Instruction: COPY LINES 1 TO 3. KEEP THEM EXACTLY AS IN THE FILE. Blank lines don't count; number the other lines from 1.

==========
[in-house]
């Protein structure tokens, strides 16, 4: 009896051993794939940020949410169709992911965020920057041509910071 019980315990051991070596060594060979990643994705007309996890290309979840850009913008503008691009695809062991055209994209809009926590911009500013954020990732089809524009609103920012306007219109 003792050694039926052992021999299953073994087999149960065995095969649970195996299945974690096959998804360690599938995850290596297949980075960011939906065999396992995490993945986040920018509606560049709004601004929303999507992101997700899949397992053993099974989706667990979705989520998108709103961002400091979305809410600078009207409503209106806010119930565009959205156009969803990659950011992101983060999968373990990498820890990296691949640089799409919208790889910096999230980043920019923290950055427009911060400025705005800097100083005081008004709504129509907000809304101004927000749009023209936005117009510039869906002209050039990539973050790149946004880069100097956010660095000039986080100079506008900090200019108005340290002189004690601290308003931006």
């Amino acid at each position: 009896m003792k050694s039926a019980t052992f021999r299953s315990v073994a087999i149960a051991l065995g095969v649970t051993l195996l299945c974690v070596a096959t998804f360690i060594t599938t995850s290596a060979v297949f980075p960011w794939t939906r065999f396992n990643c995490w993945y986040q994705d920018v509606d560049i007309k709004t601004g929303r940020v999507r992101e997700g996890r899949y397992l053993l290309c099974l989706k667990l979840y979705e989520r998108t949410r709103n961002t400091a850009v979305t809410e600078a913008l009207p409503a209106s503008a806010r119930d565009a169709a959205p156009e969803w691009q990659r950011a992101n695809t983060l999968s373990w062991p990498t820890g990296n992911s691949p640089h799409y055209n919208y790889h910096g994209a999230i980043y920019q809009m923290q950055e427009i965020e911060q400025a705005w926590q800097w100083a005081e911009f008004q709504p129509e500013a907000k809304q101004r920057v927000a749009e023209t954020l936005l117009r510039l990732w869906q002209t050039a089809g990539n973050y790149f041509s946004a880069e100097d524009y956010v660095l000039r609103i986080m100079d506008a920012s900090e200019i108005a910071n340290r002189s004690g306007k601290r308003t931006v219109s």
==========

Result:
[in-house]
């Protein structure tokens, strides 16, 4: 009896051993794939940020949410169709992911965020920057041509910071 019980315990051991070596060594060979990643994705007309996890290309979840850009913008503008691009695809062991055209994209809009926590911009500013954020990732089809524009609103920012306007219109 003792050694039926052992021999299953073994087999149960065995095969649970195996299945974690096959998804360690599938995850290596297949980075960011939906065999396992995490993945986040920018509606560049709004601004929303999507992101997700899949397992053993099974989706667990979705989520998108709103961002400091979305809410600078009207409503209106806010119930565009959205156009969803990659950011992101983060999968373990990498820890990296691949640089799409919208790889910096999230980043920019923290950055427009911060400025705005800097100083005081008004709504129509907000809304101004927000749009023209936005117009510039869906002209050039990539973050790149946004880069100097956010660095000039986080100079506008900090200019108005340290002189004690601290308003931006």
């Amino acid at each position: 009896m003792k050694s039926a019980t052992f021999r299953s315990v073994a087999i149960a051991l065995g095969v649970t051993l195996l299945c974690v070596a096959t998804f360690i060594t599938t995850s290596a060979v297949f980075p960011w794939t939906r065999f396992n990643c995490w993945y986040q994705d920018v509606d560049i007309k709004t601004g929303r940020v999507r992101e997700g996890r899949y397992l053993l290309c099974l989706k667990l979840y979705e989520r998108t949410r709103n961002t400091a850009v979305t809410e600078a913008l009207p409503a209106s503008a806010r119930d565009a169709a959205p156009e969803w691009q990659r950011a992101n695809t983060l999968s373990w062991p990498t820890g990296n992911s691949p640089h799409y055209n919208y790889h910096g994209a999230i980043y920019q809009m923290q950055e427009i965020e911060q400025a705005w926590q800097w100083a005081e911009f008004q709504p129509e500013a907000k809304q101004r920057v927000a749009e023209t954020l936005l117009r510039l990732w869906q002209t050039a089809g990539n973050y790149f041509s946004a880069e100097d524009y956010v660095l000039r609103i986080m100079d506008a920012s900090e200019i108005a910071n340290r002189s004690g306007k601290r308003t931006v219109s």